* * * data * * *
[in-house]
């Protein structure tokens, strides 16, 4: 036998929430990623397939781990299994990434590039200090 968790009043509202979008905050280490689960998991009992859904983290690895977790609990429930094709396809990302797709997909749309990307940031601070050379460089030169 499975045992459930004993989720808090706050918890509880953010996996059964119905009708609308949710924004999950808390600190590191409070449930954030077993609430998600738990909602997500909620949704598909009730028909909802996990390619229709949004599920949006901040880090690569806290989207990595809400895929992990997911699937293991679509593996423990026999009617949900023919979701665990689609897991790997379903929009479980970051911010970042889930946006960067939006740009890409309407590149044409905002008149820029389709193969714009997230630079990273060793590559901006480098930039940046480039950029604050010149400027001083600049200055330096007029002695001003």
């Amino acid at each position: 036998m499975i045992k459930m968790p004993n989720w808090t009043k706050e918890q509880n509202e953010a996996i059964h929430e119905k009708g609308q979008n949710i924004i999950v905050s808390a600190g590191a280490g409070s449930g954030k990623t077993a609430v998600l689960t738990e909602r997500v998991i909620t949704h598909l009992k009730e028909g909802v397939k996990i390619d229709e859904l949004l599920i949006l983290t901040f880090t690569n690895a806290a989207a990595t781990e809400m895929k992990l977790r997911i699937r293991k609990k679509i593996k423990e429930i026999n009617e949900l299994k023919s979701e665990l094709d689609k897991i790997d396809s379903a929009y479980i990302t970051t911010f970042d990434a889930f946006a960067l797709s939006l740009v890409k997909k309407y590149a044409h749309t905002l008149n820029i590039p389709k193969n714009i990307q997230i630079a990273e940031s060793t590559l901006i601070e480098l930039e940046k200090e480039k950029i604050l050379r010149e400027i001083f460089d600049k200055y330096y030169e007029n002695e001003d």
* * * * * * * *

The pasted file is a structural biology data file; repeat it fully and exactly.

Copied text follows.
[in-house]
């Protein structure tokens, strides 16, 4: 036998929430990623397939781990299994990434590039200090 968790009043509202979008905050280490689960998991009992859904983290690895977790609990429930094709396809990302797709997909749309990307940031601070050379460089030169 499975045992459930004993989720808090706050918890509880953010996996059964119905009708609308949710924004999950808390600190590191409070449930954030077993609430998600738990909602997500909620949704598909009730028909909802996990390619229709949004599920949006901040880090690569806290989207990595809400895929992990997911699937293991679509593996423990026999009617949900023919979701665990689609897991790997379903929009479980970051911010970042889930946006960067939006740009890409309407590149044409905002008149820029389709193969714009997230630079990273060793590559901006480098930039940046480039950029604050010149400027001083600049200055330096007029002695001003």
């Amino acid at each position: 036998m499975i045992k459930m968790p004993n989720w808090t009043k706050e918890q509880n509202e953010a996996i059964h929430e119905k009708g609308q979008n949710i924004i999950v905050s808390a600190g590191a280490g409070s449930g954030k990623t077993a609430v998600l689960t738990e909602r997500v998991i909620t949704h598909l009992k009730e028909g909802v397939k996990i390619d229709e859904l949004l599920i949006l983290t901040f880090t690569n690895a806290a989207a990595t781990e809400m895929k992990l977790r997911i699937r293991k609990k679509i593996k423990e429930i026999n009617e949900l299994k023919s979701e665990l094709d689609k897991i790997d396809s379903a929009y479980i990302t970051t911010f970042d990434a889930f946006a960067l797709s939006l740009v890409k997909k309407y590149a044409h749309t905002l008149n820029i590039p389709k193969n714009i990307q997230i630079a990273e940031s060793t590559l901006i601070e480098l930039e940046k200090e480039k950029i604050l050379r010149e400027i001083f460089d600049k200055y330096y030169e007029n002695e001003d």